Loading ...
Sorry, an error occurred while loading the content.

Forced temperature aging.

Expand Messages
  • G
    All of my brandys and rum I keep in oak and acacia casks in five to 30 litre volumes and I was reading that by warming and then chilling the casks, will
    Message 1 of 4 , Dec 6, 2011
    • 0 Attachment
      All of my brandys and rum I keep in oak and acacia casks in five to 30 litre volumes and I was reading that by warming and then chilling the casks, will substantially decrease the aging time required to achieve an äged product". It is winter where I live and current outside temps are about -10 deg C while inside the house is a nice warm 23 deg C. So I regularly bring the casks inside for a couple of day and then return them to the shed, which gives a temp diff of about 33 deg C.
      Has anyone else ever tried doing this and if so what results?

      Cheers

      Greg
    • Thursty2
      The commentary accompanying a video of the Jack Daniels distillery suggests that that is precisely what is done. At different times and seasons, the barrels
      Message 2 of 4 , Dec 7, 2011
      • 0 Attachment
        The commentary accompanying a video of the Jack Daniels distillery
        suggests that that is precisely what is done. At different times and seasons, the barrels are moved around to different floors in the multi storey aging buildings, where inside temps range from cool down in the cellars to hot several floors up.

        Cheers
        thursty2

        -------------------------

        --- In Distillers@yahoogroups.com, "G" <gregclarkee@...> wrote:
        >
        > All of my brandys and rum I keep in oak and acacia casks in five to 30 litre volumes and I was reading that by warming and then chilling the casks, will substantially decrease the aging time required to achieve an äged product". It is winter where I live and current outside temps are about -10 deg C while inside the house is a nice warm 23 deg C. So I regularly bring the casks inside for a couple of day and then return them to the shed, which gives a temp diff of about 33 deg C.
        > Has anyone else ever tried doing this and if so what results?
        >
        > Cheers
        >
        > Greg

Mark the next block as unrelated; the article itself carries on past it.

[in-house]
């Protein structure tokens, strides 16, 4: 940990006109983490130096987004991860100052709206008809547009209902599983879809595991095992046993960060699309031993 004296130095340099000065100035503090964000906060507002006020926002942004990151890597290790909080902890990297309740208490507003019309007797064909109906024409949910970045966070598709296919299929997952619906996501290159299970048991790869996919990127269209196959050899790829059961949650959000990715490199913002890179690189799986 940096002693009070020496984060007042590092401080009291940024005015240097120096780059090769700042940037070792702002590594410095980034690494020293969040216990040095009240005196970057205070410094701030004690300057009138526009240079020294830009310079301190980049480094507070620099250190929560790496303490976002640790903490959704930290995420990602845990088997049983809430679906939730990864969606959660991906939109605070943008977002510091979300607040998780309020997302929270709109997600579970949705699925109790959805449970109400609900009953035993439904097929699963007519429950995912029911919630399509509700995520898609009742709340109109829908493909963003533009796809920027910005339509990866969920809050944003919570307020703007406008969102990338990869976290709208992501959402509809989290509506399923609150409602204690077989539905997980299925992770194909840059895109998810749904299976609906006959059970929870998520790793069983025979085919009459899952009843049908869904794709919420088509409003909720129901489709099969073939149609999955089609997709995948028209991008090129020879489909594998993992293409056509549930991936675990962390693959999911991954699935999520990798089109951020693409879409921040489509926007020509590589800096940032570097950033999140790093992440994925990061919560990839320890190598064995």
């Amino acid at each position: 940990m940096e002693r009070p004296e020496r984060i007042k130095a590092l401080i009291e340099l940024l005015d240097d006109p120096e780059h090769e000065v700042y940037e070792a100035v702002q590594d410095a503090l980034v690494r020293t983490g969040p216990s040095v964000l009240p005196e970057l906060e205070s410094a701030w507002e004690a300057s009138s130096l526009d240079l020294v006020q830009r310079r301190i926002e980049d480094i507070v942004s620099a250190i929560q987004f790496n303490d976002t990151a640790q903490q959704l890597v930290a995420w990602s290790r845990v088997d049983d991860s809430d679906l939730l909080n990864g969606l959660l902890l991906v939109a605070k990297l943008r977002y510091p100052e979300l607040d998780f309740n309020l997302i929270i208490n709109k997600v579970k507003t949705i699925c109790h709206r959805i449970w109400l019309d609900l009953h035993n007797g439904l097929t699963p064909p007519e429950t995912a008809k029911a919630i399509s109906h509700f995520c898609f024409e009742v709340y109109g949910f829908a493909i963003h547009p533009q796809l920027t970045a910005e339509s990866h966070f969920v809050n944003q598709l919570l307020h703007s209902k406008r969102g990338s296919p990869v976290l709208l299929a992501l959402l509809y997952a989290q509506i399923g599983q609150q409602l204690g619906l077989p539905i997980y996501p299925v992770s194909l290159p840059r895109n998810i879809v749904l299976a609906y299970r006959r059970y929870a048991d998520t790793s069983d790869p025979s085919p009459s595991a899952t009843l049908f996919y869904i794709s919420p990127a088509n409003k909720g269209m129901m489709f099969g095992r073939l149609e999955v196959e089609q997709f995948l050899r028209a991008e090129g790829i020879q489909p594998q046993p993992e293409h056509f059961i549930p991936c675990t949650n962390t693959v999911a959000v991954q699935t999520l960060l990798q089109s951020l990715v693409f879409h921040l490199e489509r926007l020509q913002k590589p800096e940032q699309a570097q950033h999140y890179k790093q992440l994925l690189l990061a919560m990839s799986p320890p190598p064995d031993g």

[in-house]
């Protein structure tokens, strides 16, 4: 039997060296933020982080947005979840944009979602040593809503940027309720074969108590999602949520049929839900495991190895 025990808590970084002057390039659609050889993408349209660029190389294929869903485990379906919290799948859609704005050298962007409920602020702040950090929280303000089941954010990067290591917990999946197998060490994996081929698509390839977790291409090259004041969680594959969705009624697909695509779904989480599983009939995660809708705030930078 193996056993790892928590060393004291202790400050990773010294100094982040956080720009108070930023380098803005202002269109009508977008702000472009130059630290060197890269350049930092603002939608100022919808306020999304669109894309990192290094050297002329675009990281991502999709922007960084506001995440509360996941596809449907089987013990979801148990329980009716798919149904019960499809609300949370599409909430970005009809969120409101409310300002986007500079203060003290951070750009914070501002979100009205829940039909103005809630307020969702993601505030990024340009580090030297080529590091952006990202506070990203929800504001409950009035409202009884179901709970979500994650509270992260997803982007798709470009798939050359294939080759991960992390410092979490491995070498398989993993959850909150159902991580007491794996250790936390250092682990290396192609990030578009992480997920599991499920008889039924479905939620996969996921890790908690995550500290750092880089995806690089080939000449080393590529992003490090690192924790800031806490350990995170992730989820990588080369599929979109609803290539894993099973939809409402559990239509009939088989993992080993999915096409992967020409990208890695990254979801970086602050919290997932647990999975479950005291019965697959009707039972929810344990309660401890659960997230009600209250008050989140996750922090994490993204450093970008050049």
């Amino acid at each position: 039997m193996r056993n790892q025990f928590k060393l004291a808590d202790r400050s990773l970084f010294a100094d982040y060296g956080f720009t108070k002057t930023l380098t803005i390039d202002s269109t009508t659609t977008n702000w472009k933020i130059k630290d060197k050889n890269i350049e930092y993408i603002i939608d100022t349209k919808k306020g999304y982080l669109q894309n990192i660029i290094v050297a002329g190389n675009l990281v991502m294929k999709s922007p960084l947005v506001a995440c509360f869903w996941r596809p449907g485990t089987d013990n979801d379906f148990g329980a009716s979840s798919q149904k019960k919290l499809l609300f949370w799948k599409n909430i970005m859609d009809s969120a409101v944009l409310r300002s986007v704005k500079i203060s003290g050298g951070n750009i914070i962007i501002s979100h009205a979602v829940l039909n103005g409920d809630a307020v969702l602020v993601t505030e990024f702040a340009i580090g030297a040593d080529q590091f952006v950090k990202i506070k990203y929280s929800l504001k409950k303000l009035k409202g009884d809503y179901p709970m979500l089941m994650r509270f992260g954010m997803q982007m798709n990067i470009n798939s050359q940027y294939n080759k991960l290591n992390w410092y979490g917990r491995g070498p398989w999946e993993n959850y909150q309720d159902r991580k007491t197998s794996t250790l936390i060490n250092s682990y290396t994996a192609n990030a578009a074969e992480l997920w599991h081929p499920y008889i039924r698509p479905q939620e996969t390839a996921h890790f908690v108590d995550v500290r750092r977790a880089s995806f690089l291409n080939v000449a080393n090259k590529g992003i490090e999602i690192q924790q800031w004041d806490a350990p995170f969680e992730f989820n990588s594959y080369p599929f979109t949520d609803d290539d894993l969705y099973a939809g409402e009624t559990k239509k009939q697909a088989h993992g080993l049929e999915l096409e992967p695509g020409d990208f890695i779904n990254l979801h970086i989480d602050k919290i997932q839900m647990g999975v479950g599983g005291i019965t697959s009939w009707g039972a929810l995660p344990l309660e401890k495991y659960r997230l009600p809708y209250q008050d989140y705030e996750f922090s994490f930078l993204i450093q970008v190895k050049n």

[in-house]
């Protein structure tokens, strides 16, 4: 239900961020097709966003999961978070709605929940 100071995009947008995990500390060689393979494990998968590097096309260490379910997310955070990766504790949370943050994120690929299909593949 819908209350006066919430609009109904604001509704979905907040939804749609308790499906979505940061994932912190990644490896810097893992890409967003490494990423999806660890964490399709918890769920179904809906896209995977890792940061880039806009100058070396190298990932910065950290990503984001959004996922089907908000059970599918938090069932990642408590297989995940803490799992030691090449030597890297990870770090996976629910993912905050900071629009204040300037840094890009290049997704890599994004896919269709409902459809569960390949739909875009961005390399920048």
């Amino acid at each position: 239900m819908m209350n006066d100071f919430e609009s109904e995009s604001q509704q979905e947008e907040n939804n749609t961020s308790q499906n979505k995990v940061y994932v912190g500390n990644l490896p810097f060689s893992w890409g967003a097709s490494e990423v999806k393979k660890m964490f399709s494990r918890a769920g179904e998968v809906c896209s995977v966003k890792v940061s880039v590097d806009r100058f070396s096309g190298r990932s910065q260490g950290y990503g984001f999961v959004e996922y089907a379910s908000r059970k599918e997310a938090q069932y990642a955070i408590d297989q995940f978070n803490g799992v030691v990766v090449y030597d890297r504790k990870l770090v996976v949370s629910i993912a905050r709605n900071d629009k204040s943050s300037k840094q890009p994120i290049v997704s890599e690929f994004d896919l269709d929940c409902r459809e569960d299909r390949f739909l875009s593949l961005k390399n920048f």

>
      • tgfoitwoods
        Guys, I have done what I believe to be the same thing, that is varying the pressure of the liquid on the oak, causing the liquid to cycle in and out of the
        Message 3 of 4 , Dec 7, 2011
        • 0 Attachment
          Guys,

          I have done what I believe to be the same thing, that is varying the  pressure of the liquid on the oak, causing the liquid to cycle in and out of the oak.

          I've only done it on the Mason jar scale, because that's all I can trust to handle the vacuum. I used a borrowed lab aspirator to generate the vacuum, and cycled about 2 hours on, 2 hours off. Repeat as necessary. It speeds up the coloring of the spirit, and appears to speed aging way up.

          For larger quantities, I may get a Corny keg, and dedicate it to aging. I'd guess a Corny would handle the vacuum an aspirator can pull.

          Zymurgy Bob, a simple potstiller Making Fine Spirits


           
          --- In Distillers@yahoogroups.com, "Thursty2" <thursty2@...> wrote:
          >
          > The commentary accompanying a video of the Jack Daniels distillery
          > suggests that that is precisely what is done. At different times and seasons, the barrels are moved around to different floors in the multi storey aging buildings, where inside temps range from cool down in the cellars to hot several floors up.
          >
          > Cheers
          > thursty2
          >
          > -------------------------
          >
          > --- In Distillers@yahoogroups.com, "G" gregclarkee@ wrote:
          > >
          > > All of my brandys and rum I keep in oak and acacia casks in five to 30 litre volumes and I was reading that by warming and then chilling the casks, will substantially decrease the aging time required to achieve an äged product". It is winter where I live and current outside temps are about -10 deg C while inside the house is a nice warm 23 deg C. So I regularly bring the casks inside for a couple of day and then return them to the shed, which gives a temp diff of about 33 deg C.
          > > Has anyone else ever tried doing this and if so what results?
          > >
          > > Cheers
          > >
          > > Greg
          > >
          >
        • geoff burrows
          I ve seen the big Scottish whisky distilleries do it when delivering barrels to them over a 2 week period delivery
          Message 4 of 4 , Dec 8, 2011
          • 0 Attachment
            I've seen the big Scottish whisky distilleries do it when delivering barrels to them over a 2 week period delivery  
          Your message has been successfully submitted and would be delivered to recipients shortly.